BAJ Insight: Ways to introduce colour to jewels

BAJ Insight: Ways to introduce colour to jewels

Join us for our weekly BAJ:Insight on the latest industry trends by Rachael Taylor, a freelance journalist who writes about jewellery for a number of titles, including The Financial Times, The Jewellery Editor and Retail Jeweller. In her 10 years reporting on the industry, she has travelled the globe to visit key industry fairs, descended a Fairtrade gold mine on top of a Peruvian mountain, toured silver jewellery factories in Thailand, and regularly has access to the most sparkling jewels and people in the business.

One of the most exciting – and tantalizing – trends in jewellery right now is colour. Not a particular colour, but any colour, and lashings of it.

There are myriad ways to introduce bright rainbow flashes to jewellery designs. Some require traditional craftsmanship, while others call on the latest technologies; some will rocket the price of a jewel skywards, while just as creative alternatives will actually lower the price point of jewels. This is a truly democratic trend.

I’m sure there are new ways of working with colour brewing at the benches of the BAJ at this very moment, but for now, here are some existing ideas for inspiration on how to make your designs a little bit brighter and capture the vogue for rainbow jewels.

Titanium

Definitely a method for the more advanced jeweller, titanium is notoriously hard to master, but for those who do it can be heat treated to turn a variety of colours from green to purple, or a swirly mix. Many luxury jewellery houses are now using it alongside gold in haute joallerie collections.

Credit: Glenn Spiro

Enamel

There are two applications of enamel that will bring colour to any design. The first is traditional arty methods such as cloisonné and champlevé, but recently designers have been using thick glossy layers of block-colour enamel to cover precious metal and create bright pops of colour.

Credit: Bea Bongiasca

Ceramic nano plating

Much in the same way that designers are using enamel to layer over the top of precious metal, ceramic nano plating applies thin layers of brightly hued ceramics over metal to create unexpected colourways. Rather than being painted on, this is plated onto the metal.

Credit: Fernando Jorge

Rhodium

As well as brightening white metals, rhodium plating can be used to darken gold and silver – either the entire jewel, or just the settings to make them blend in or contrast with gems. Create blackened gold, or experiment to raise other colours such as lilac.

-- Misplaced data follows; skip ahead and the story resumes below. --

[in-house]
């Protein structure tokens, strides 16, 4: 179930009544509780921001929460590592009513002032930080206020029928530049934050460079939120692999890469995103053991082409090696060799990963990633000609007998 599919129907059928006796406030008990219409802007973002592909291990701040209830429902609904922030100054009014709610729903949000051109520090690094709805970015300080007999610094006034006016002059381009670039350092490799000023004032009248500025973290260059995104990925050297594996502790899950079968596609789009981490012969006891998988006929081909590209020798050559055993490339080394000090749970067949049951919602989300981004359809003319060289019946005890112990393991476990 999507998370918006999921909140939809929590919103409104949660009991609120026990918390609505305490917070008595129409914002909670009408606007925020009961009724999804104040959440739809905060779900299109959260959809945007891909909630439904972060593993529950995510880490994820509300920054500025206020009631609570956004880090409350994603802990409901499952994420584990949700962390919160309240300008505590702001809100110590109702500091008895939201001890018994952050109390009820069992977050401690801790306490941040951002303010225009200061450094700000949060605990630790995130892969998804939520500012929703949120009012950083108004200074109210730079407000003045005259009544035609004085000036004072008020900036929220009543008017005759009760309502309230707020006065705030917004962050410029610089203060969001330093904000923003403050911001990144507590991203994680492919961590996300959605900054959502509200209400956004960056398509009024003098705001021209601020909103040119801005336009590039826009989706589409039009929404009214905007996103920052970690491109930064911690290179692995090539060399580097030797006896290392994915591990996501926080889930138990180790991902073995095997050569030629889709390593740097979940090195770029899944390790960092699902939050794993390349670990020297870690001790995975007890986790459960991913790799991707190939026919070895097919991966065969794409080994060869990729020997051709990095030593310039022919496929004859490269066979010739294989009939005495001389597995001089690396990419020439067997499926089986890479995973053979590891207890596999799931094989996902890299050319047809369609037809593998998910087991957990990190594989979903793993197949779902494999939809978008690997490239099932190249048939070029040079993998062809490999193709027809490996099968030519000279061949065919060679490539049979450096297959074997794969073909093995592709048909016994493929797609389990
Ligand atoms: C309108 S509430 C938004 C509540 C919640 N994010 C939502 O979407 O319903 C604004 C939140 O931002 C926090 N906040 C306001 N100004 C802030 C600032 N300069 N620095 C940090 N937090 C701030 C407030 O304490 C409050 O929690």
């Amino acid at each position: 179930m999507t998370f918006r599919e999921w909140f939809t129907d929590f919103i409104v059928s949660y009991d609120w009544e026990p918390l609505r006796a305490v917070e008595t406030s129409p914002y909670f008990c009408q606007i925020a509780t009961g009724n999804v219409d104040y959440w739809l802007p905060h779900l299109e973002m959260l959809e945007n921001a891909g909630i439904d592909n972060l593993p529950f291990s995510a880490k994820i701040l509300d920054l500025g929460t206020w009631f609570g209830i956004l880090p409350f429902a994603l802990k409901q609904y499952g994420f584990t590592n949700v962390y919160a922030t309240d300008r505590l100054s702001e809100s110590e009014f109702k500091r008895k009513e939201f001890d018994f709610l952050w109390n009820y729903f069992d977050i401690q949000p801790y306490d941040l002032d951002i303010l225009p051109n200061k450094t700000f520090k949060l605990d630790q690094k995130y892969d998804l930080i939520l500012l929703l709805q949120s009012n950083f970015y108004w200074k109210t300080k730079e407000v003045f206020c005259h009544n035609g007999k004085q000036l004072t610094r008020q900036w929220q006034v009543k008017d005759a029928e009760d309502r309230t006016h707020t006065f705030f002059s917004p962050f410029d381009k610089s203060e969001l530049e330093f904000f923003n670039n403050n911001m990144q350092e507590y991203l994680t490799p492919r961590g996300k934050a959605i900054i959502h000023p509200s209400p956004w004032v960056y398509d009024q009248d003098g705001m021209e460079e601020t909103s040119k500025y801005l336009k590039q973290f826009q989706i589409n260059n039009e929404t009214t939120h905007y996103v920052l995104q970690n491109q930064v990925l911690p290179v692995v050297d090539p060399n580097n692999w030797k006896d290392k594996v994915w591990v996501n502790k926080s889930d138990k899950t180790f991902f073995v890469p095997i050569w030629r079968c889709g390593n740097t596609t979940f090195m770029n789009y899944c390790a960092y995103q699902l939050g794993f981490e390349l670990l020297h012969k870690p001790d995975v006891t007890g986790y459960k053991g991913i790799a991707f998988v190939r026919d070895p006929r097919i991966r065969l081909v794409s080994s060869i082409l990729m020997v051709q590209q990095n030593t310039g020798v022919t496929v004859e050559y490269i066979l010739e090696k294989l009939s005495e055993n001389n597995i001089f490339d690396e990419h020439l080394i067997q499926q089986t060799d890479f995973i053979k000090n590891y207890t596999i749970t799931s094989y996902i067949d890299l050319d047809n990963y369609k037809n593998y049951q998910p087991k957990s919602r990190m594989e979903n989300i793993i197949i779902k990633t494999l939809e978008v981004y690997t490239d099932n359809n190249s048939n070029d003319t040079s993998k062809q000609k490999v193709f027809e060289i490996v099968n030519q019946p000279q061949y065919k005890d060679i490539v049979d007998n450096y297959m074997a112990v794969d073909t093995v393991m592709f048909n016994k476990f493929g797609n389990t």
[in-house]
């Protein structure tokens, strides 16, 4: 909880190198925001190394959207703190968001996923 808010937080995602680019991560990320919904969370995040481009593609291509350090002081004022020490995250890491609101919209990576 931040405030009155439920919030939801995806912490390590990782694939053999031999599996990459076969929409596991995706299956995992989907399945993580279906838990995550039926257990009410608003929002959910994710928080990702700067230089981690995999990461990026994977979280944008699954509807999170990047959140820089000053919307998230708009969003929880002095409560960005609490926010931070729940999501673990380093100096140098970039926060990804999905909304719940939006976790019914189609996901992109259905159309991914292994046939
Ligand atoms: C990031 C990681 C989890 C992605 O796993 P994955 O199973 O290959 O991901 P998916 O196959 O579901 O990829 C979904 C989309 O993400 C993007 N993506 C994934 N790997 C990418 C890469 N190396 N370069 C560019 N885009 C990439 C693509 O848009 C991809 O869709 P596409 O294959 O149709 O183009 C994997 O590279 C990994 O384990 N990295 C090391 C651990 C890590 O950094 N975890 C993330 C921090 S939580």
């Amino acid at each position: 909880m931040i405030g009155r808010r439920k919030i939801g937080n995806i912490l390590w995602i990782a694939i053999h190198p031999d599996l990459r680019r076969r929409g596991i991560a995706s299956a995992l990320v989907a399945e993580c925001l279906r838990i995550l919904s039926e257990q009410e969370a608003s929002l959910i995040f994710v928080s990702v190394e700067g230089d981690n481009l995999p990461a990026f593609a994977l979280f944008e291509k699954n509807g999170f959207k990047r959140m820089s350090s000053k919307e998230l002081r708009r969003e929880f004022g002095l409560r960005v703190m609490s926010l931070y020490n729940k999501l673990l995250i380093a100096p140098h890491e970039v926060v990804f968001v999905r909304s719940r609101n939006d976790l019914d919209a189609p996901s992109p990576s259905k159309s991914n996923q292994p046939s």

Credit: Noor Fares

Gemstones

An easy way to introduce colour is through bright coloured gemstones. This can be as cheap as a rainbow of sapphires or even Swarovski crystals, or can take you into the stratospheric realms of Paraiba tourmalines and pink diamonds. Graduate a shade or use different colours to create a rainbow.

Credit: Noor Fares

Silk thread or chord

A brilliant way to reduce the price tag of jewels is to lower the metal weight by replacing chains with bright silk chords, cotton thread, bright leather or perhaps something more industrial like climbing rope. This makes a great contrast to diamonds or other precious elements and works best for bracelets, but can also look good on a necklace (a leather choker, for example) or as an element of an earring, like a bright playful tassel.

Credit: Aurelie Bidermann

Paint

One of the emerging trends from Baselworld was the use of miniature hand-painted artworks. This was mostly seen in the watch halls, but these art works can be affixed to jewels too. Rather than enamel, this is actually artists’ paint, applied in tiny, painstaking proportions.

Credit: Suzanne Syz

Bepsoke alloys

If you think that your only options for gold are white, yellow and rose, think again. The colour of gold has nothing to do with the gold content but the balance of alloys it is mixed with. Rose gold, for example, has a higher copper content, and jewellers have been tinkering with the mix to create shades like green, purple and fuschia.

Credit: Neissing

Silicone

If you fancy trying your hand at 3D printing, creating jewellery with silicone parts is a great way to do it. You can print designs directly and then colour them by hand, or even plate them with precious metals. As well as being bright and easy on the budget, silicone is also light so you can create larger, more wearable designs. If you don’t fancy 3D printing, you can also use mould injection to create silicone jewels.

Credit: Evgeniia Balashova